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Tuesday, 9 July, 2002, 09:44 GMT 10:44 UK
Straw sticks to safety first
Jack Straw is a man who looks pretty pleased with himself.
This was the minister who in last year's post-election reshuffle was expected to be handed the poisoned chalice of dealing with the UK's creaking railways and clogged-up roads.
This is a man who clearly loves his job, who thrives on UN resolutions, the huge scope for bilateral frameworks and the fine print of partnership agreements.
He probably didn't expect to get it, so now he's really making the most of it. I ask what the hardest part of the role is.
"It's a very good job," he says. "It was harder in the home office. Much more personal, you were blamed much more.
"One of the greatest challenges is just managing to get into every day all the conflicting demands and that's hard in a kind of second string way."
Generally speaking, Mr Straw is one of the government's safest pair of hands. There has been the occasional flirtation with a gaffe or two, but nothing compared to those ministers for whom the temptation to say something indiscreet is irresistible.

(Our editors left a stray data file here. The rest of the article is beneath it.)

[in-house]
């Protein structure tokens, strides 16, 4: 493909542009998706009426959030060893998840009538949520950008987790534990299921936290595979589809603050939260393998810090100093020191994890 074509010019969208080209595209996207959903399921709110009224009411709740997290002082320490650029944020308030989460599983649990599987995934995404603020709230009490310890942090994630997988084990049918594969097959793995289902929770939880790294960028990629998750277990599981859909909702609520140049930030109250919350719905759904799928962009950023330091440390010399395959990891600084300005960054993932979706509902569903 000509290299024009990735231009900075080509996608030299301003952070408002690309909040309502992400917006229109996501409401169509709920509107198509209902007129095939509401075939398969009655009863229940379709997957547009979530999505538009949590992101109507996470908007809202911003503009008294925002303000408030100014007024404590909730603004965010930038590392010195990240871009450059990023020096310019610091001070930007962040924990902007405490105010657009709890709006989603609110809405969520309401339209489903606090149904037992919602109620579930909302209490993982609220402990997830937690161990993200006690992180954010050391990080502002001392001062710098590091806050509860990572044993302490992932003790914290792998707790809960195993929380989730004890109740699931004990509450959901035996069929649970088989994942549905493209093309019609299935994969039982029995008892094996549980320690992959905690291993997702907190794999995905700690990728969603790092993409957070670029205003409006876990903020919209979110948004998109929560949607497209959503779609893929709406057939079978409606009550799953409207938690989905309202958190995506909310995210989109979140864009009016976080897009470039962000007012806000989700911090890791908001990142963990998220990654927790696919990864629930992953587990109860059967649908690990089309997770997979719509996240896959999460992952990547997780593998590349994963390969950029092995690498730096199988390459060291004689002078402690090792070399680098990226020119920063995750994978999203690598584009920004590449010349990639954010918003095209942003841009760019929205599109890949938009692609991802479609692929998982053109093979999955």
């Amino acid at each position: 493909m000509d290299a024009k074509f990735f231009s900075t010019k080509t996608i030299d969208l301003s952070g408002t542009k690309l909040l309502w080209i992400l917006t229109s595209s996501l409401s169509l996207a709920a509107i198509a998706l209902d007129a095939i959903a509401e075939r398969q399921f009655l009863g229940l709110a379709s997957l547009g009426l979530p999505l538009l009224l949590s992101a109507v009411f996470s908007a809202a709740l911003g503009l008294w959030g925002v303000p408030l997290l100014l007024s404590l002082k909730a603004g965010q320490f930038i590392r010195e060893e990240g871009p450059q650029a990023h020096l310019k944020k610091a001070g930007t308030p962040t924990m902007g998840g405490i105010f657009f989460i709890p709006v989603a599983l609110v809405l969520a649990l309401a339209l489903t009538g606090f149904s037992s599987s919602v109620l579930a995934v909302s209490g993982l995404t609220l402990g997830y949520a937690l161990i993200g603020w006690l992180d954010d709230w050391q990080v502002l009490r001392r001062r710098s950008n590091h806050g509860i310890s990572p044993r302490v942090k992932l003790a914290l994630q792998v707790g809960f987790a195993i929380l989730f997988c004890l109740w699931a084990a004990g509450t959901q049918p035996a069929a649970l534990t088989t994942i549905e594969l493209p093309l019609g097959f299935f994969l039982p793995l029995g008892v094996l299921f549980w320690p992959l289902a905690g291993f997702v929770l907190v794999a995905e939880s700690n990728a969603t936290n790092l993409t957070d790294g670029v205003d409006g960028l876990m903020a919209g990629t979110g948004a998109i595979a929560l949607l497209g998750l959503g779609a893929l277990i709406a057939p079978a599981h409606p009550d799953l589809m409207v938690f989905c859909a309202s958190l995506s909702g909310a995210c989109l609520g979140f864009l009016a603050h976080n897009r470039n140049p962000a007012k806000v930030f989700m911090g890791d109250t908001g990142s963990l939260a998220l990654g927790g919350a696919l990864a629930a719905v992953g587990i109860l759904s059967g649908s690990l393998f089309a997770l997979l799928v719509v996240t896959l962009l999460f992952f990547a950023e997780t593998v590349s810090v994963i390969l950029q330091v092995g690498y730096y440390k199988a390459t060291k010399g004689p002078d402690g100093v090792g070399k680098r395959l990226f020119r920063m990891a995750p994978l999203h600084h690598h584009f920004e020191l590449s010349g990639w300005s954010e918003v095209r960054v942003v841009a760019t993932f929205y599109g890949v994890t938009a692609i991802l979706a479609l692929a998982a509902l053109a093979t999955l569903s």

But nor is the foreign secretary one of the grey Blairite automatons. His manner is brisk but genial: he rebuffs invitations to be drawn into dangerous territory with a sense of grace.
He also fidgets a little and at one point jumps up to grab an atlas from a nearby table in his huge, ornate office to make a point about Kashmir.
Each question tends to bounce back into my court pretty quickly. Nothing really sticks.
Not that he doesn't have some important messages about all the pressing matters facing UK foreign policy.
There is guarded hope over Kashmir, some backing for the idea of an interim state of Palestine ahead of a full deal and a determination to "fight the cynicism" which he says has entered some parts of UK politics.